So how would we do this?

For A, what we're going to do is compute the simple random sampling variance, or

I suppose we could compute the design effect first, and

then the simple random sampling variance, but we're going to have a new sample size,

a proportion that we're going to have to make an assumption about.

In step two, a design effect, in which we're going to use a past value of roh and

our new sub-sample size or old sub-sample size, in our case and in step two,

for alternative A, B is exactly the same as before, it's 40.

And then we're going to compute the product of the simple random sampling

variance and

the design effect to give us our projected sampling variance under our new design.

And for alternative B,

we'd repeat these steps as well replacing B = 40 with B = 20.

With the same roh value, the same proportion and

that would allow us to compare sampling variances between these two designs.

For design A, for example, with 1,200 as our sample size and

30 clusters of 40 elements each, our design effect in this

particular case is 2.1795, it's the same one that we had before.

We haven't changed anything before, we're using the same value of roh,

the same value of b, so it's the same.

So all we need to do in this particular case then

is compute a new simple random sampling variance.

And ignoring the finite population correction, which we actually did anyway

in that prior calculation in the illustration we had done before.

We have p(1-p), 0.4, the value we had before,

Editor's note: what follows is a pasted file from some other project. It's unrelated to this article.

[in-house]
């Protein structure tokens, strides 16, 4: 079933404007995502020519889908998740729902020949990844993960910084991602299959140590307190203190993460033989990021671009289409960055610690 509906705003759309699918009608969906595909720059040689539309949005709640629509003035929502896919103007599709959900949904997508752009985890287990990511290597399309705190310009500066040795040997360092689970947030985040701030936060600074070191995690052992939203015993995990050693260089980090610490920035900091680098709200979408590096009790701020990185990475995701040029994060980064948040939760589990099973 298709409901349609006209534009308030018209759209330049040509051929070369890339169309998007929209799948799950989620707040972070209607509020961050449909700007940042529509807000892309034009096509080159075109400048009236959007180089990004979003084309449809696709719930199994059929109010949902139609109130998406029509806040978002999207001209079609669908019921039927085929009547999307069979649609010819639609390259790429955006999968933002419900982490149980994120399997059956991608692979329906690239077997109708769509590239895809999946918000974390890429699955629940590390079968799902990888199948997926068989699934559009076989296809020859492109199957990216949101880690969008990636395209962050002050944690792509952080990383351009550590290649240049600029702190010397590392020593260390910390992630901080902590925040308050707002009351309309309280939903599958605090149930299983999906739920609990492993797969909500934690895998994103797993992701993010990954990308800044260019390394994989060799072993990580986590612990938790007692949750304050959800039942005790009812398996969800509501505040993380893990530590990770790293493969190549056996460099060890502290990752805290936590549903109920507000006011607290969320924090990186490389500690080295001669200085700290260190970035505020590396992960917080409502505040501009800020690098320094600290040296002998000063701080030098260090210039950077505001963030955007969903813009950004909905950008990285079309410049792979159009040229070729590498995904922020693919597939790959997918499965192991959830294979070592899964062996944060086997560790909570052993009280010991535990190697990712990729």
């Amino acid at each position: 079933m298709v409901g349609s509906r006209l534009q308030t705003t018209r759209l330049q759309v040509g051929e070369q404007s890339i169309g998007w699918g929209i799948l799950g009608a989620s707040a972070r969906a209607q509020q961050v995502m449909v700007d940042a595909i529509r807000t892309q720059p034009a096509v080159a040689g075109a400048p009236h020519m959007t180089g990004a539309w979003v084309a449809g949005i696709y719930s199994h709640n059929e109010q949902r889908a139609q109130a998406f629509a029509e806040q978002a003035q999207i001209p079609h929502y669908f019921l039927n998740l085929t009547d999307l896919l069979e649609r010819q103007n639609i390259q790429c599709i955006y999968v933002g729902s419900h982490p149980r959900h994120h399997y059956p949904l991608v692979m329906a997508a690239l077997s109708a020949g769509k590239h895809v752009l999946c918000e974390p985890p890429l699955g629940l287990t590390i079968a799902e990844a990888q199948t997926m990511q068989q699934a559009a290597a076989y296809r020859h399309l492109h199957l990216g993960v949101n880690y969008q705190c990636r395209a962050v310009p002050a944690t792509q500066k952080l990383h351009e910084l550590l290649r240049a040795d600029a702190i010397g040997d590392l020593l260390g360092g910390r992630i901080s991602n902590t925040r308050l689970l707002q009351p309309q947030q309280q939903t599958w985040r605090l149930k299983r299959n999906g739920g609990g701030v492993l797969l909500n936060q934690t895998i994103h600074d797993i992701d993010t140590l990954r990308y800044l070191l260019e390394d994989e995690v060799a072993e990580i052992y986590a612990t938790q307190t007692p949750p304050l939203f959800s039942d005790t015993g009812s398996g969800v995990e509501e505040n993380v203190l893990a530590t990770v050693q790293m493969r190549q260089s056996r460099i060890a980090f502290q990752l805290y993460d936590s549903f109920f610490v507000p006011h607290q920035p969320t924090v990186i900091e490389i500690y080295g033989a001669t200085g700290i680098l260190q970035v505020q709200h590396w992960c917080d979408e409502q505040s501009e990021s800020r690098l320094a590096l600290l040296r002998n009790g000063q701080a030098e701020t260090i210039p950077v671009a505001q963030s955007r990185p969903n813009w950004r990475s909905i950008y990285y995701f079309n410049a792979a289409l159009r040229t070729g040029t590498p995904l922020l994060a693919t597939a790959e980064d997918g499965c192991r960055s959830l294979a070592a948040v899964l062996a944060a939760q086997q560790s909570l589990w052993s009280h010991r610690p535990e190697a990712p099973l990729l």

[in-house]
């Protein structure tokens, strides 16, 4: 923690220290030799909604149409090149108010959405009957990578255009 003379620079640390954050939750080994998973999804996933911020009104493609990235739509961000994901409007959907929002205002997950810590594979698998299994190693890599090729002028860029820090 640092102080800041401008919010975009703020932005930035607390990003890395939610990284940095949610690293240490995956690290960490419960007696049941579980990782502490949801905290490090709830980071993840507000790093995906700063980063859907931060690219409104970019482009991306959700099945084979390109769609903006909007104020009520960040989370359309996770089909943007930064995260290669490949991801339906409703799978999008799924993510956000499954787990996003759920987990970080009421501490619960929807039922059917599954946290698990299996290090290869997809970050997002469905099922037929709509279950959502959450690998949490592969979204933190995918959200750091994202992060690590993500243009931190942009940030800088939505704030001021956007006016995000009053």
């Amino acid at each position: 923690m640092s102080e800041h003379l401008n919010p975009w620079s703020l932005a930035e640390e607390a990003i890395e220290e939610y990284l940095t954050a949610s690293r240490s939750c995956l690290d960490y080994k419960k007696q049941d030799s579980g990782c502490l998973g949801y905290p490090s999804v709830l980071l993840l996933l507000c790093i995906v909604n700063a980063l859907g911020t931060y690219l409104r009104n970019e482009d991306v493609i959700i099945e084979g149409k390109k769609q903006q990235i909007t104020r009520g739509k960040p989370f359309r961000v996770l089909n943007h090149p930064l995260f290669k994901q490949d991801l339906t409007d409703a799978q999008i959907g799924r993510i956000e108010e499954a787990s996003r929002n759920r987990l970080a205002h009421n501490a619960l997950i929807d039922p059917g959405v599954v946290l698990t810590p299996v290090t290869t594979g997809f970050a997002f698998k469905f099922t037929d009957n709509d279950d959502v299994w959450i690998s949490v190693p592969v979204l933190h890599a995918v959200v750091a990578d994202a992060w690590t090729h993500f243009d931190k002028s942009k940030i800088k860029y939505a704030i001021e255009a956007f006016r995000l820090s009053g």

x 0.6 divided by 1,200, or

a sampling variance of the proportion of 0.0002.

The product of that with our design effect gives us a sampling variance of 0.0004358.

We would take a square root to get a standard error of course, but we'll stop

there, because we're going to compare this variance to the one under design B.

Under design B we have a design effect now that is different.

B has changed from 40 to 20, that design effect goes

from 2.17, 2.18, down to 1.575.

It's not cut in half because we cut the sample size in half,

the effect has been cut in half.

And so now in this particular case then, when we multiply together this

projected design effect, 1.575 under this new design,

by the simple random sampling variance, which hasn't changed.

It's still the same sample size and the same proportions,

we get a variance of 0.000315.

Well we can compare these.

And here's the table comparing what we had before in our original design, 2,400,

that's that first row of numbers, where we had 60 clusters of 40 elements each and

a design effect of 2.17, 2.18 and a variance of 0.000218.

In our projected A version, with 1,200 cases in the sample and

30 clusters of 40 elements each, same design effect as we've noted.

But our variance is now twice as large, it's doubled.

That is, if we take the sample size and cut it in half,

by cutting the number of clusters in half, we double the sampling variance.

It goes the other way too.

If we were to take the sample size and double it, by doubling the number of

clusters, our sampling variance would decrease by one-half.